Thursday, September 6, 2007
Marshall County schools optimistic about progress
By SUE WATSON
With some good grades in the record book for the last school year, Don Randolph, superintendent of Marshall County Schools, thanked the staff for the hard work they did to improve the district.
“Education is planning for change,” he said. “I asked our teachers to engage every student in a meaningful way this past year. They accepted that challenge and our achievement levels rose. Still, we have not reached our goal. We are resetting our vision to open up even more education possibilities to our students during the upcoming school year.”
Marshall County School District employees got a closer look at the progress made last year thanks to a summary of progress made available to the schools a week ago by Jerry Moore, curriculum coordinator.
He reviewed progress and areas that need to be improved to keep the district on an upward trend this year in a school by school review.
Henry Elementary School was divided into elementary and middle schools in 2005-2006 in order to pinpoint some of the areas where improvements are needed, Moore said. Each school was given a separate name and assigned a principal last year.
For the first time in six years, Byhalia Elementary School met Adequate Yearly Progress (AYP) objectives in reading, language arts, math and attendance/reporting, four areas where AYP is tracked for reporting by the district to the state department of education.
School administrators were sad to report that Byhalia Elementary School’s level was lower than expected, Moore said. The district has recruited new teachers for this school the last two years with six new hires added this summer.
“We are hoping with new recruits and more money spent there, that the level will improve,” he said. “Kids College, a computer software based intervention program, is available for every student at the school this year.”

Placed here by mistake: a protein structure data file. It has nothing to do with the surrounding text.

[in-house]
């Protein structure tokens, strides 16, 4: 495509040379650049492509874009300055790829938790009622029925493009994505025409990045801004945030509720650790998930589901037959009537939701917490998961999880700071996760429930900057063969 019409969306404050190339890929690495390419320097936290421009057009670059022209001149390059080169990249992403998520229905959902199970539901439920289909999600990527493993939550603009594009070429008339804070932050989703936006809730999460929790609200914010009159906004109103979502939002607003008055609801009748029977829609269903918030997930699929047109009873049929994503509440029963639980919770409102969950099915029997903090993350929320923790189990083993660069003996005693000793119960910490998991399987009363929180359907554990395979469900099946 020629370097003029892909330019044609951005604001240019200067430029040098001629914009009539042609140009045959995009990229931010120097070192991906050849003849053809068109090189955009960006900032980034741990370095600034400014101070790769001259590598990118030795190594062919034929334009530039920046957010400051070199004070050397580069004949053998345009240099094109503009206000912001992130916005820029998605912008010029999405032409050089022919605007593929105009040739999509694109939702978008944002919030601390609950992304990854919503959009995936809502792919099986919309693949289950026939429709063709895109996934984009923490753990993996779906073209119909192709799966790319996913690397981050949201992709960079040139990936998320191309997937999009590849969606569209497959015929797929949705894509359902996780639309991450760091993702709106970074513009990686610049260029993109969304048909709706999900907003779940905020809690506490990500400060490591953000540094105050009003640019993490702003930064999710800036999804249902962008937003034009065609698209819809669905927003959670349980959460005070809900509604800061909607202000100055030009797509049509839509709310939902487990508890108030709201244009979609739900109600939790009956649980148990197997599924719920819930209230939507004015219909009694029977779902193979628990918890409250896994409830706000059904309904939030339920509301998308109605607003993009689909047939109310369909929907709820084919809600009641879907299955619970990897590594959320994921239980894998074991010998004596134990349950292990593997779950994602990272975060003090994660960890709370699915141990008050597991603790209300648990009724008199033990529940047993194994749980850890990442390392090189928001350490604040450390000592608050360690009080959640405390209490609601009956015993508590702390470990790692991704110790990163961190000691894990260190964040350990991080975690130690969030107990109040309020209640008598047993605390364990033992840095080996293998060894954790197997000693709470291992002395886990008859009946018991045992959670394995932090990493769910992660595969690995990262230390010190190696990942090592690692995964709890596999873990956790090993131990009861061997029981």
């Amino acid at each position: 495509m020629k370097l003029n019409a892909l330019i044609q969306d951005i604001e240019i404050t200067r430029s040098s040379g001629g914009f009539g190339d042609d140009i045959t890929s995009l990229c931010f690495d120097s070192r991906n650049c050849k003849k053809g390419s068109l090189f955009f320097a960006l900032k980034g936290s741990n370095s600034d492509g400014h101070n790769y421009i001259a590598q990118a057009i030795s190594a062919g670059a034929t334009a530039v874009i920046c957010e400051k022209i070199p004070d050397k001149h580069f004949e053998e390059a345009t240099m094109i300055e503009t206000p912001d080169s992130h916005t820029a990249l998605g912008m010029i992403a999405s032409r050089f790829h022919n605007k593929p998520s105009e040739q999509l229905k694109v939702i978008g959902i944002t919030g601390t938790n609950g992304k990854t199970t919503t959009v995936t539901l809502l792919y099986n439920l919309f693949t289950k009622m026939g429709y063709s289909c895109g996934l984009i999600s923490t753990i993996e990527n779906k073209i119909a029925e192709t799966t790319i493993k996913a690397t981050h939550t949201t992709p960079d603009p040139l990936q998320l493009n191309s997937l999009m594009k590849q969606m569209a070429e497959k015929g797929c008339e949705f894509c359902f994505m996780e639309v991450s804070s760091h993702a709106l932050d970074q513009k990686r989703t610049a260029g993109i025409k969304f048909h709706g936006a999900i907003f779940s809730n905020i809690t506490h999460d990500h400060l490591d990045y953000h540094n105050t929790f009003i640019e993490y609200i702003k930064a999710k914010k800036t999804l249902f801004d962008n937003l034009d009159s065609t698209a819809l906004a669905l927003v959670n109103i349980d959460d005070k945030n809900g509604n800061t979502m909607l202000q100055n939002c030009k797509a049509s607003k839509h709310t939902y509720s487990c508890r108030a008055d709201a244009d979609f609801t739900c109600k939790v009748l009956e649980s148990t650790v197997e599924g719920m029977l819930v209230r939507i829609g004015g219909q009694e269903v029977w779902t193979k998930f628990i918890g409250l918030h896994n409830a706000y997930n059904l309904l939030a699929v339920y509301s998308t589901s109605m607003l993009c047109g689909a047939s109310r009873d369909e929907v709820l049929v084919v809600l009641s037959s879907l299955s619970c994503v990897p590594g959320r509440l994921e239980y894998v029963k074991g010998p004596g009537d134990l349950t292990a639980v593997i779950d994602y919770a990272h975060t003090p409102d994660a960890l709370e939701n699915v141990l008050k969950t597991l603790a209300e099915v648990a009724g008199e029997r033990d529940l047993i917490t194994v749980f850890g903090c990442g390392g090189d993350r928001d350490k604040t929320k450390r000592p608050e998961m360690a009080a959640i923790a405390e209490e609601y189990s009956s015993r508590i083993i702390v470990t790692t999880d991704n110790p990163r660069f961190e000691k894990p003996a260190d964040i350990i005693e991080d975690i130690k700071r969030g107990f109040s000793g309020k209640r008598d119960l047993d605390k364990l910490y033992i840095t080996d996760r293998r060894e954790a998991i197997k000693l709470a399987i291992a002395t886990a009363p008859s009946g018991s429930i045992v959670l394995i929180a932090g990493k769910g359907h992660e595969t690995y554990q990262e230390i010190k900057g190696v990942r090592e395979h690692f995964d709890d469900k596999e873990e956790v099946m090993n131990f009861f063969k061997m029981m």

Byhalia Middle School
The middle school also met all AYP objectives in all areas - the first time in six years, Moore said.
He explained that the 70 percent (transient rule) applied by the state department of education is hurting both the Byhalia Elementary and Middle Schools in meeting their attendance/reporting goal of tracking student growth.
The rule means that a student must be in attendance in a school for 70 percent of the school year in order for their test (AYP) scores to be included in a school’s yearly progress report.
Sixty-four students at the Middle School were not included in the school’s growth model because they were not enrolled 70 percent of the school year, he said.
“This cost us (Byhalia Middle School) a level,” Moore said. “There is an attendance problem at BMS and parents need to help us with this.”
Moore said in order to include the scores, the school has to be able to track the student as a transfer to another school. If it cannot, the student’s scores cannot be included and he believes some students who were performing well in reading, language arts, and math did not have their scores included in this year’s level due to failure to record accurately every student’s transfer record.
Byhalia High School
The school met AYP in English and graduation rate/attendance last year but did not meet the objective in Algebra I, Moore said.
“We were very disappointed,” he said.
In year 2005-2006 the school did not meet AYP in English, but corrected the problem in 2006-07.
“So, now we have another problem - mathematics,” Moore said.
Byhalia High school gained a little ground last year moving from a level 3.2 to a level 3.5 school.
“So, we’ve made progress,” Moore said.
The school didn’t make progress or lose any ground in level coming in at a 3.2 level for achievement the 2006-07 year.